WORLD, May 31, 2021, (FIRSTPOST).- The World Health Organization has designated 31 May as ‘World No Tobacco Day.’ The theme this year is ‘Commit to Quit’, which assumes significant importance in the present times of the COVID-19 pandemic.
The association of smoking with the COVID-19 infection has been controversial. Initial studies from China and Europe seemed to suggest a lower prevalence of COVID infection among smokers and protective effects of smoking against the effects of COVID. However, subsequent analysis showed serious methodological flaws in those studies. And later studies showed that smokers in fact fare poorly after a coronavirus infection.
COVID infection and lung complications in smokers
COVID predominantly affects the lungs and smoking too damages the lungs. Worldwide research suggests that there is a higher incidence of severe lung complications following COVID in smokers as compared to non-smokers. The World Health Organisation released a scientific brief earlier this year showing that smokers are at higher risk of developing severe disease and death from COVID-19 .
These findings of a negative impact of smoking should not be surprising given the fact that smokers have been traditionally known to be more susceptible to infections, especially respiratory infections like flu, pneumonia and tuberculosis.
Weakened immune system and increased risk of transmission
Tobacco smoke contains toxic chemicals which cause damages to the linings of the airways and the lungs. The chemicals in tobacco smoke suppress the activity of different types of immune cells leading to weakening of immunity and thus impairing one’s ability to fight the COVID-19 infection.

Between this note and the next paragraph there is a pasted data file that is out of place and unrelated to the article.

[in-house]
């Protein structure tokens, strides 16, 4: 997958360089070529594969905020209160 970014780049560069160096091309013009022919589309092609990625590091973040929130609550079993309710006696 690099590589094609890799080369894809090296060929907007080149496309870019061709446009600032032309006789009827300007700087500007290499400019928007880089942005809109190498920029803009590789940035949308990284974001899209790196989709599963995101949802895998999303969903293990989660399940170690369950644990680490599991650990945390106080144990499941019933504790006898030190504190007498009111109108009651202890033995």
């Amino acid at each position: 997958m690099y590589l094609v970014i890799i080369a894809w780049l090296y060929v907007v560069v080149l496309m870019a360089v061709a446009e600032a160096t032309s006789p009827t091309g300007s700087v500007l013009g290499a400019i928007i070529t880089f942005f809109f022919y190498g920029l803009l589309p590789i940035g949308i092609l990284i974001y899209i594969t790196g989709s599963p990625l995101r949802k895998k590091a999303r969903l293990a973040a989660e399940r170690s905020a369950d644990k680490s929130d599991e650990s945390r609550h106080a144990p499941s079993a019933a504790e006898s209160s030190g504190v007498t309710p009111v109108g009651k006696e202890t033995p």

The act of smoking involves the fingers and possibly contaminated cigarettes coming in contact with the lips and thus increasing the risk of transmission of virus from hand to mouth. Moreover, chewing tobacco products is associated with usually spitting in public places which also accelerates the risk of transmission of COVID through saliva droplets.
Also, smokers are more likely to have heart disease, stroke, cancer, chronic lung disease and diabetes, all of which are important comorbidities for developing severe illness and adversely affecting the clinical outcome in COVID affected patients.
Therefore, it is vital that smokers quit the habit. And the COVID pandemic couldn’t be a better time to quit smoking. However, it can be a challenge given the economic and social stress prevailing during the pandemic. Smokers will need help to quit. And the WHO World No Tobacco Day 2021 campaign aims to empower and support tobacco users on their journey to quit.
Following are the responses to some common questions on the dangers of smoking:
What are the unique dangers of smoking for women?
While smoking is bad for both the genders, women experience certain additional detrimental health effects apart from the ones common to all genders. Some of these include:
premature menopause menstruation disturbances reduced fertility increased risk to cancers specific to women such as breast or cervical cancer premature ‘aging’. Smoking during pregnancy exposes the fetus to toxic substances that can result in several complications including abnormalities in the newborn or even miscarriages.
What are the long and short term health effects of smoking among young people?
The short term effects of smoking include throat irritations, cough, asthma, wheezing, unhealthy dental and oral hygiene. These are due to the carcinogenic substances like nicotine, tar and carbon monoxide present in tobacco.
The long terms effects of smoking are more dangerous. Smoking has been shown to be strongly correlated with a number of life-threatening diseases such as a variety of cancers, diabetes, respiratory disorders and cardiovascular diseases like heart attack and stroke. Vision issues and infertility issues as well as weak immune systems are also more prevalent in smokers than non-smokers. Overall, smoking is associated with a lower life expectancy.